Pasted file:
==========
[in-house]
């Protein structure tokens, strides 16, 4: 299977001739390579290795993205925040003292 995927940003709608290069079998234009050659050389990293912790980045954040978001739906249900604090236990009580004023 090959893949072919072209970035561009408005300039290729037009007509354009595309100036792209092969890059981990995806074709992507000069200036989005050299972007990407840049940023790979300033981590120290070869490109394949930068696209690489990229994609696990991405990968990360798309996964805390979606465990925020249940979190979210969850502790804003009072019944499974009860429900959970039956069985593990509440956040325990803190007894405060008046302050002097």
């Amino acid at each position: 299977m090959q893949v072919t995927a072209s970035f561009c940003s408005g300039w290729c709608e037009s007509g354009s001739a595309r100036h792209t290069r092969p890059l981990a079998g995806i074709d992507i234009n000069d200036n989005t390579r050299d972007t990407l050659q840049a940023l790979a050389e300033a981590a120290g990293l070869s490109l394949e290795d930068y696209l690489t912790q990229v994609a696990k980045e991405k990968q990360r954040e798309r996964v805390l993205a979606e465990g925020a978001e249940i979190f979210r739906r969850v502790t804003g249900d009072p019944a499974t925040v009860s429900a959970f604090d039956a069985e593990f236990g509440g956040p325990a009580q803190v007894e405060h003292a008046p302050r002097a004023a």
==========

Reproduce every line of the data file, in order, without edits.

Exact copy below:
[in-house]
């Protein structure tokens, strides 16, 4: 299977001739390579290795993205925040003292 995927940003709608290069079998234009050659050389990293912790980045954040978001739906249900604090236990009580004023 090959893949072919072209970035561009408005300039290729037009007509354009595309100036792209092969890059981990995806074709992507000069200036989005050299972007990407840049940023790979300033981590120290070869490109394949930068696209690489990229994609696990991405990968990360798309996964805390979606465990925020249940979190979210969850502790804003009072019944499974009860429900959970039956069985593990509440956040325990803190007894405060008046302050002097």
């Amino acid at each position: 299977m090959q893949v072919t995927a072209s970035f561009c940003s408005g300039w290729c709608e037009s007509g354009s001739a595309r100036h792209t290069r092969p890059l981990a079998g995806i074709d992507i234009n000069d200036n989005t390579r050299d972007t990407l050659q840049a940023l790979a050389e300033a981590a120290g990293l070869s490109l394949e290795d930068y696209l690489t912790q990229v994609a696990k980045e991405k990968q990360r954040e798309r996964v805390l993205a979606e465990g925020a978001e249940i979190f979210r739906r969850v502790t804003g249900d009072p019944a499974t925040v009860s429900a959970f604090d039956a069985e593990f236990g509440g956040p325990a009580q803190v007894e405060h003292a008046p302050r002097a004023a």